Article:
'Oak Leaf' or 'Lollo Rossa': Pretty green or bronze leaves that look gorgeous in the salad bowl, and taste great, too. Harvest the outer leaves and allow the centre of the plant to continue producing. Plant another batch every six weeks.
'Tendergreen' or 'Brown Beauty':Easy to grow non-climbing bean varieties. Pick the tender young beans regularly as this encourages the plant to produce more. First picking in only eight weeks.
'Thumbelina': Crunchy bite-sized globes of goodness that are quick to mature. Carrot leaves are also edible, so chop them into the salad bowl, or steam your carrots leaves and all. Ready to pull from nine weeks.
Tasty Asian greens that are perfect for salads, stir-fries and steaming. If flowers are produced, you can eat these, too (but flowering means the plant is finished). Delicious, nutritious and easy to grow. Start planting new batches every two to three weeks.
'Oregon Giant' or 'Sugar Snap': While pea pods will take eight to 10 weeks to develop, the leafy pea shoots and tendrils can be picked and eaten anytime after a month. Wonderful flavour, either raw in a salad, folded into an omelette at the last minute, or tossed into a stir-fry.
'Cavallo Nero', 'Red Russian' or 'Scotch Curled': Fashionable and nutritious, kale is a cabbage cousin but much quicker to crop. Eat raw, steamed or fried. Pick outer leaves for continual cropping over many months. Protect from caterpillars by handpicking or netting your plants. Ready to eat in five weeks.
Fast? Why do you think it's called "rocket"? This is a wildly popular, spicy-tasting leafy salad green. Grow it from seed and start picking in four weeks. Sow more seeds every four weeks for a constant supply of fresh, young leaves. As the best-tasting leaves are the young ones, pull out an old batch when a new batch is ready.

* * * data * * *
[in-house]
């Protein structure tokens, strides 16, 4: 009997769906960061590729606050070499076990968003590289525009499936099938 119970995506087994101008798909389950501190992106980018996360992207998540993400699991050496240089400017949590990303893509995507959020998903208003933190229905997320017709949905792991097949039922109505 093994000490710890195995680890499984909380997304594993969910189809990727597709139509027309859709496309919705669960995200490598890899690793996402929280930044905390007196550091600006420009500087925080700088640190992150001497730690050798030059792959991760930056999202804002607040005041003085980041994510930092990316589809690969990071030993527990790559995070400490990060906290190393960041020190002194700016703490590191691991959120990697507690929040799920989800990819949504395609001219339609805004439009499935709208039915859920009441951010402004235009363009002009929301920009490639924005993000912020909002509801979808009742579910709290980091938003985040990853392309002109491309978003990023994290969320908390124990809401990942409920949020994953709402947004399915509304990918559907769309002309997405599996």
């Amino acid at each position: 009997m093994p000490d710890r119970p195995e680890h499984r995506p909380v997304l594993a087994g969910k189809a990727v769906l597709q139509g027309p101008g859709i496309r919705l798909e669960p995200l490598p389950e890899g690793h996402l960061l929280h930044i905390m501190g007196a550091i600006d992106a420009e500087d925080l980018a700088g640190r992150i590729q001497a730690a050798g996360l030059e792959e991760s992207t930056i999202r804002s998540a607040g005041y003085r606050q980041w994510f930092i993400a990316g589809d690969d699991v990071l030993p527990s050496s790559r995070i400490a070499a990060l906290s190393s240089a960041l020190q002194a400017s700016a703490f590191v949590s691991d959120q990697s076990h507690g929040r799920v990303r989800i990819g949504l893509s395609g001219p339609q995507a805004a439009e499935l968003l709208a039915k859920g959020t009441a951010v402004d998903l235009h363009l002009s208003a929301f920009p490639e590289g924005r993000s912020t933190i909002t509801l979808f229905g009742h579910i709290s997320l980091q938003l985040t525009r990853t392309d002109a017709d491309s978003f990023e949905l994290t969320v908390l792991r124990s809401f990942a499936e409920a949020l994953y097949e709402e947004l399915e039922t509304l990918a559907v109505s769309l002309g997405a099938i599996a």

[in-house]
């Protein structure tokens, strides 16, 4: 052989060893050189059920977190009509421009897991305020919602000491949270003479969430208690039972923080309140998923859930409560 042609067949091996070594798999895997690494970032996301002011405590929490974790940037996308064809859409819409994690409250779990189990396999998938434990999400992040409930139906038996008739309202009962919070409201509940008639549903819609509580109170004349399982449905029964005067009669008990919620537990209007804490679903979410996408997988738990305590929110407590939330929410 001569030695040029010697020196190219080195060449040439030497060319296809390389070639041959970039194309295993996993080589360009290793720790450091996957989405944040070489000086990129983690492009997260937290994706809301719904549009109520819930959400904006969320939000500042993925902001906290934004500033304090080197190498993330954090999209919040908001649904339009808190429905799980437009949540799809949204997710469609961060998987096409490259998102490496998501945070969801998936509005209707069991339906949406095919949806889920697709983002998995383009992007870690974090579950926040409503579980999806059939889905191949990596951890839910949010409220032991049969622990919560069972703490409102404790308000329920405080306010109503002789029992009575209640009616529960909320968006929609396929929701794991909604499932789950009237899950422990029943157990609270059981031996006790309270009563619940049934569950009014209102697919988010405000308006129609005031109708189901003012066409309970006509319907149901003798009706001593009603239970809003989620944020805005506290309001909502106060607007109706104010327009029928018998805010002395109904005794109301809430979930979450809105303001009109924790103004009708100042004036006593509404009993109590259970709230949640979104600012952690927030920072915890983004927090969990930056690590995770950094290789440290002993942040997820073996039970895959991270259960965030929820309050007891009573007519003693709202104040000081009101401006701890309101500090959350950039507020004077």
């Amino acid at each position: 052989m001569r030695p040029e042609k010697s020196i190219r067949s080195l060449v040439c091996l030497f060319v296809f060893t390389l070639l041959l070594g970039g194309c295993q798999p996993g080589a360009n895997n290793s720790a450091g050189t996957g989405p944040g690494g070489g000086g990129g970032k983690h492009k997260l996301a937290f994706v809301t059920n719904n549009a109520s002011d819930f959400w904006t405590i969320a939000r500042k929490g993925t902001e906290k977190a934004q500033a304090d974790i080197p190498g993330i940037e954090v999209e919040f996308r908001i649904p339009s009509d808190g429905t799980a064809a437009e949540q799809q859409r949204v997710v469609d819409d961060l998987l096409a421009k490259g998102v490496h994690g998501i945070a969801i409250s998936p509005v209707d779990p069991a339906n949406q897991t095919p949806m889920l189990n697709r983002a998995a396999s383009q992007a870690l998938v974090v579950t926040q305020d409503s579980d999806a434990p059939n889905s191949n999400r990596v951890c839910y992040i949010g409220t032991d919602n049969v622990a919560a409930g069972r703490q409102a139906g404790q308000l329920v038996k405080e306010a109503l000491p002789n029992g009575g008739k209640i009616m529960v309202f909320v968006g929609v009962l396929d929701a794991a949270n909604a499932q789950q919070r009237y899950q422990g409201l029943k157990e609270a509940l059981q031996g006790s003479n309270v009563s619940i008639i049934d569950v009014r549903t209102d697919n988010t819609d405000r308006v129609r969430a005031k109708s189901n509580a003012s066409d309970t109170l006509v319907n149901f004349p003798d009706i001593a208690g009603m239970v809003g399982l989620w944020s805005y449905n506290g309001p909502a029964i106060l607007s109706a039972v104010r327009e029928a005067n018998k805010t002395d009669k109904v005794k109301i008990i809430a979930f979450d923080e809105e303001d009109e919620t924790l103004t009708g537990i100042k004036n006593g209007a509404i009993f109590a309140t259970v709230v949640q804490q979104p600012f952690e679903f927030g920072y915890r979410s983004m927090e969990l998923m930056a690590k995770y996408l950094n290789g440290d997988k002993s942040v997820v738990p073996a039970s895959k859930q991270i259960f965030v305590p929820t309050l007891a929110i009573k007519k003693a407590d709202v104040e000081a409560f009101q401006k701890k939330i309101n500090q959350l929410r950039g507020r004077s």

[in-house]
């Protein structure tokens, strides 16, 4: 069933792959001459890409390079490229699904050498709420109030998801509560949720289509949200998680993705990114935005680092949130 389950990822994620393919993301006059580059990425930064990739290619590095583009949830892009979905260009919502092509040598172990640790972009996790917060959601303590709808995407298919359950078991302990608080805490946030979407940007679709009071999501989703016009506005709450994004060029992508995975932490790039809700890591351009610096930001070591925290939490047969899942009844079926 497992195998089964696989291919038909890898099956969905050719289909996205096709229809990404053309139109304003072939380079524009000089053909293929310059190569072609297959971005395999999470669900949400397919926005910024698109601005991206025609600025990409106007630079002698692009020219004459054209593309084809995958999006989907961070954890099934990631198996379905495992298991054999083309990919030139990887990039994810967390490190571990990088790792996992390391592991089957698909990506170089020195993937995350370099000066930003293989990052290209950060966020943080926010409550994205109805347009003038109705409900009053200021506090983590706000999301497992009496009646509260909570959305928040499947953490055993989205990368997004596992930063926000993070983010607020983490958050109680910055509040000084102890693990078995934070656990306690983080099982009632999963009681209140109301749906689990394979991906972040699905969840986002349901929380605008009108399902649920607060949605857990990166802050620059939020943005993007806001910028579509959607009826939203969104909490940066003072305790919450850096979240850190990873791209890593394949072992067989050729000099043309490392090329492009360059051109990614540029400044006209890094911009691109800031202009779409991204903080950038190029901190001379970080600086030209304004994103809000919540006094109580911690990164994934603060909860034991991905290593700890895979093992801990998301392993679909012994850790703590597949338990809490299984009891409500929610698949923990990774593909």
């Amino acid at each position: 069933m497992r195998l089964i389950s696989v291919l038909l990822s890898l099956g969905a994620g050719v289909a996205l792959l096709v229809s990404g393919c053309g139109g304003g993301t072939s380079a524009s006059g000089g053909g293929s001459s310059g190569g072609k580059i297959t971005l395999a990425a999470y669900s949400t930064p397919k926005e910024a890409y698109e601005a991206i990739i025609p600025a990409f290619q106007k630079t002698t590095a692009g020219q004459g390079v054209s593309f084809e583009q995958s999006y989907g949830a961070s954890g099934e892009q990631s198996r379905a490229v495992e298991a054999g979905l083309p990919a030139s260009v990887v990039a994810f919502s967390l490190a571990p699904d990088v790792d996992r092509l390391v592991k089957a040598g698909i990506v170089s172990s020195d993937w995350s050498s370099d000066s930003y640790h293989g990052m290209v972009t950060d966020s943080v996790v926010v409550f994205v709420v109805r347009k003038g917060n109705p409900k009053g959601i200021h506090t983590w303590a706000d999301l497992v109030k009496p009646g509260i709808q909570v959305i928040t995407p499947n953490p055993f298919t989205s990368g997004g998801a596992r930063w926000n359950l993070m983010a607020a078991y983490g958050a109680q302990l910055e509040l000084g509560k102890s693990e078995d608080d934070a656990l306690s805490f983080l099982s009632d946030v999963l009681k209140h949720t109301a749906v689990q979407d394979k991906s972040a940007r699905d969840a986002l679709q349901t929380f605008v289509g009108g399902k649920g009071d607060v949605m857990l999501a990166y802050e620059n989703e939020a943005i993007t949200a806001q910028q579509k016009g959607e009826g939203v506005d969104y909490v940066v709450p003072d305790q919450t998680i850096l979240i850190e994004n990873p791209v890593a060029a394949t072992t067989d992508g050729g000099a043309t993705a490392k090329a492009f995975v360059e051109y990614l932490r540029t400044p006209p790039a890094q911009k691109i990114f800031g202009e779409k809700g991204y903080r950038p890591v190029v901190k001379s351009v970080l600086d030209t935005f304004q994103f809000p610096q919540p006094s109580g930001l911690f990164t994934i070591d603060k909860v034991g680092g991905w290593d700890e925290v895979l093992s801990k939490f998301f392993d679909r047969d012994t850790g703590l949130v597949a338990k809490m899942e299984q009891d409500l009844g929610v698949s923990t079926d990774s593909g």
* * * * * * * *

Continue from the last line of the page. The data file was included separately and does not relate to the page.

'French Breakfast', 'Cherry Belle': Hot and spicy, and great in salads. It also adds crunch to the antipasto plate. Can be added to soups, stews and roasts. Ready to eat in four weeks.
'Evergreen Bunching': You can pick the leaves and leave the base of the stem to regrow for many months of harvesting, or pull out whole as you want them. You can even plant leftover shop-bought shallots.Ready to eat in eight weeks
Tasty Asian greens for salads, stir-fries, and steaming. If flowers are produced, you can eat these too. Delicious and nutritious. Ready to eat in four weeks.
'Tokyo Cross': Tender, juicy roots, for stews, roasting or eating raw. Can be pulled at any stage from golf-ball size to a 15cm globe. Ready to eat in eight weeks.
Ferny looking leaves that add a nutty flavour to salads. Also great added to soups or stir-fries and as a burger or sandwich garnish. Ready in four weeks.
'Rainbow Chard': Lush foliage rich in iron and vitamins, it can be eaten raw in salads or cooked. Pick outer leaves and the centre of the plant will continue to produce leaves for 12 months or more. 'Rainbow Chard' has colourful, edible stems. Ready to eat in six to eight weeks.
Eaten as sweet, tender seedlings, tasty, nutritious microgreens are one of the speediest crops of all. Sprinkle them onto a salad, use as a garnish on soups, or try an egg and microgreens sandwich!
How to grow microgreens:
Rocket, mustard, cress and kale are all suitable. Sow seeds thickly in a shallow pot of seed-raising mix. A takeaway container with drainage holes punched in the base is ideal. Lightly cover the seed with a thin layer of the seed-raising mix and gently water until the soil is thoroughly moistened. Place the container in a well-lit position, a sunny windowsill is ideal. Seedlings will start to appear within two to seven days. To harvest, snip off at ground level with scissors when plants are 3cm tall. Sow another batch straight away.
You can do this gardening in the kitchen. Ready to eat in just one week.Buy seed especially for sprouting from a hardware or garden store and follow the instructions on the packet. Alternatively, use seed form an organic food store.
You will need
Seed for sprouting
Sieve or square of muslin cloth for straining
1. Place a tablespoon of seeds in a glass jar and half fill with water.
2. Leave overnight so the seeds absorb water and swell. This starts the germination process.
3. In the morning, drain off the water. A square of muslin, placed over the jar lid and secured with a rubber band will act a strainer. Don't refill with water.
4. Rinse seeds morning and evening with tap water, draining it all off.
5. Seeds will start to shoot within three days to a week.
6. As soon as shoots emerge, the seed sprout is ready to eat, but you can wait until they're all sprouted.
7. Standing the jar in light (on a windowsill, for example) will turn the shoots green, making them even more nutritious), but white shoots are still good for you.
Try Soy beans, chickpeas, lentils, alfalfa, sunflower, mung beans and fenugreek. It's so simple - just add water!